The civil case is on hold until the criminal charges are resolved.

The judge has granted that order.

The victim is being represented in her suit against McAllister by the Burlington law firm Montroll & Backus, P.C. Attorney Rob Backus said he did not want to comment on the case, citing the pending criminal litigation against McAllister.

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Anne Galloway

About Anne

Anne Galloway is the founder and editor of and the executive director of the Vermont Journalism Trust. She has been a journalist for 20 years. Galloway was the editor of the Sunday Rutland Herald and Times Argus from 2006 through 2009. For many years, she was a contributing writer for Seven Days, and her reporting has appeared in The New York Times (Vows column), the New York Daily News, Vermont Life and City Pages (Minneapolis). In March 2017, she was a finalist for the Ancil Payne Award for Ethics in Journalism for her investigation into allegations of fraud at Jay Peak Resort. Galloway was also a finalist for the Investigative Reporters & Editors FOI Award in April 2017.

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  • Ed Deegan

    McAllister said there are “no rules down there as far as the Senate. They walk all over my constitutional rights,” What about the rights of your victims?! The process the Senate went through to suspend you was complicated and not rushed. You should have resigned if you had a shred of decency and not put the legislature in the position you did. The lack of remorse you show hopefully will be taken into consideration on sentencing.

    • And to address the issue of constitutional rights directly:

      Vermont state constitution § 19: “The Senate shall have the like powers to decide on the election and qualifications of, and to expel any of, its members, make its own rules, and appoint its own officers, as are incident to, or are possessed by, the House of Representatives. …”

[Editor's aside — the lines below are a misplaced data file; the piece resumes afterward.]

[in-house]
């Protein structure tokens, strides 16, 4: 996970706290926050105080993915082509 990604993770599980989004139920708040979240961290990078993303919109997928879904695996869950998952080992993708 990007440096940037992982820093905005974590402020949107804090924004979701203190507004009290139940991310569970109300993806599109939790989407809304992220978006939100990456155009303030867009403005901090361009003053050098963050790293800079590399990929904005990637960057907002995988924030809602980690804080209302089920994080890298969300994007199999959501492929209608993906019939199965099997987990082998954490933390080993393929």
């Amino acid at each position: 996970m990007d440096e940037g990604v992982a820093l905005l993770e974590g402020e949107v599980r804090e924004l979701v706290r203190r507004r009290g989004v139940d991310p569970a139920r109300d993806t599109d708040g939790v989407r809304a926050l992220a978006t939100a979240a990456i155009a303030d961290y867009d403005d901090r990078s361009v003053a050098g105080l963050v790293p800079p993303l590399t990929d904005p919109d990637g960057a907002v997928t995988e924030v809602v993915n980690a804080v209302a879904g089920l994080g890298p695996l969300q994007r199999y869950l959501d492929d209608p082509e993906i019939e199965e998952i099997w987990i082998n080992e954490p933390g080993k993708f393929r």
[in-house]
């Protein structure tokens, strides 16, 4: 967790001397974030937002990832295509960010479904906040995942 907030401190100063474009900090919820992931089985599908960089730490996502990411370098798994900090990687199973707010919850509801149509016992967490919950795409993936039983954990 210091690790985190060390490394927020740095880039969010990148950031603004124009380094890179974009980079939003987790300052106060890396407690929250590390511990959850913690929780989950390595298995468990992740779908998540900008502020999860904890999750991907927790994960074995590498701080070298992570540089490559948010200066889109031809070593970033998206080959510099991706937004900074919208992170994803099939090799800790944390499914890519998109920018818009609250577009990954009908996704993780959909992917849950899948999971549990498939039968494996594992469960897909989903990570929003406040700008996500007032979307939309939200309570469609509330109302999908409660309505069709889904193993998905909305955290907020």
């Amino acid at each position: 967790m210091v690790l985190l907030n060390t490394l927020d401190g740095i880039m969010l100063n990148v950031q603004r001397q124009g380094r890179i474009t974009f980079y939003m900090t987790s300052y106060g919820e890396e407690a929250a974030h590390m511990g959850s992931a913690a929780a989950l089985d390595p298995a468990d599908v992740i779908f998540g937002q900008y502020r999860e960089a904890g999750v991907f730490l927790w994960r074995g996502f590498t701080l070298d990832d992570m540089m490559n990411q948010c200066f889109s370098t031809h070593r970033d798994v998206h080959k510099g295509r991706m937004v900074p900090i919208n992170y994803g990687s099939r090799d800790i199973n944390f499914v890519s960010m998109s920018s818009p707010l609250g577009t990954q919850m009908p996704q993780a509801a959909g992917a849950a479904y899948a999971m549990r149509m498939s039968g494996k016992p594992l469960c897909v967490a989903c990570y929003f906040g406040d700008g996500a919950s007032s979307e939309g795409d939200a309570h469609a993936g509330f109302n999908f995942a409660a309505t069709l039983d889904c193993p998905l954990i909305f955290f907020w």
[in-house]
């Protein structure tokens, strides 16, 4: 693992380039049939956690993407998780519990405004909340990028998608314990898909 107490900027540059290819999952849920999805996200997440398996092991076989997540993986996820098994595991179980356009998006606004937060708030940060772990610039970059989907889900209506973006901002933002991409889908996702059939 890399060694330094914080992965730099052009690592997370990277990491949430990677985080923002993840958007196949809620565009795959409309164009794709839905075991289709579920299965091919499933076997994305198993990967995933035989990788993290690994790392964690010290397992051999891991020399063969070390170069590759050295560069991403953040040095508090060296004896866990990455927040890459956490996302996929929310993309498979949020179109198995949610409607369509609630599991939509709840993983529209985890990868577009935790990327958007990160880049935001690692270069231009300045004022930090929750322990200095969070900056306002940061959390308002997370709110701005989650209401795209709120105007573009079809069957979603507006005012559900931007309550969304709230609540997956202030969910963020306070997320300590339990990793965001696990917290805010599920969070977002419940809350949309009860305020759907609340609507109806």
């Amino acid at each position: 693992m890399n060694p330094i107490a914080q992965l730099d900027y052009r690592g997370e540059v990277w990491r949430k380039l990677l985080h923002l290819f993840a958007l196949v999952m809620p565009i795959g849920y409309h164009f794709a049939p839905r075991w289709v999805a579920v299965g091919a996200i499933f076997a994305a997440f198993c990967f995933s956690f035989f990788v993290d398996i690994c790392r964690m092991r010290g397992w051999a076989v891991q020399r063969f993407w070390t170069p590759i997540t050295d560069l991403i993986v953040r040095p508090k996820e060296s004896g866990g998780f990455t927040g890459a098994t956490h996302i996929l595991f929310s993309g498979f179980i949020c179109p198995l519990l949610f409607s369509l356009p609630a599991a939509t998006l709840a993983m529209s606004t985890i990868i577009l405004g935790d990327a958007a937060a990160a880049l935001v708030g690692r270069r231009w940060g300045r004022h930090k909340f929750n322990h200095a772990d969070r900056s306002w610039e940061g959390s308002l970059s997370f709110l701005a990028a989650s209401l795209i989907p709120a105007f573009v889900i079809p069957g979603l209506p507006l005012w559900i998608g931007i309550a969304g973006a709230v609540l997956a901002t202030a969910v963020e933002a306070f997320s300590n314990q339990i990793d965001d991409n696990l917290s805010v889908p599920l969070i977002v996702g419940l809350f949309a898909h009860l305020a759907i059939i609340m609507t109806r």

Vermont state constitution § 14: “… [the House] may expel members, but not for causes known to their constituents antecedent to their election, …”.

      There, Mr McAllister, are your rights regarding membership in the Senate.

  • Peter Liston

    I wonder if he’s planning on running for re-election.

  • This man clearly lacks not just a moral and ethical compass; he also lacks simple common sense.

    He is the one who is walking all over his constituents rights by refusing to step down.

    As his constituents, WE DON’T WANT HIM to represent us; his fellow Republicans don’t want him to represent their party. I would be astonished if he could scrape together ten Franklin County residents not related to him, who CAN READ and still believe he should continue as their senator.

    His puffed-up insistence that he is somehow the victim sounds positively pathological.
    Could this be leading to some kind of an incompetency defense?

  • Gary Murdock

    With any luck the trial can be continued until after the upcoming election, and McAllister’s seat remains open. This will prevent Shumlin from filling a republican seat with a liberal democrat. This is what’s best for the state.

    • Jamie Carter

      It would be highly unlikely that Shumlin would appoint anyone other then another Republican. While he is allowed to appoint whomever he wants traditionally the state GOP would present several candidates and Shumlin would choose one of them. Even as bad as Shumlin is, it is unlikely he would deviate from this.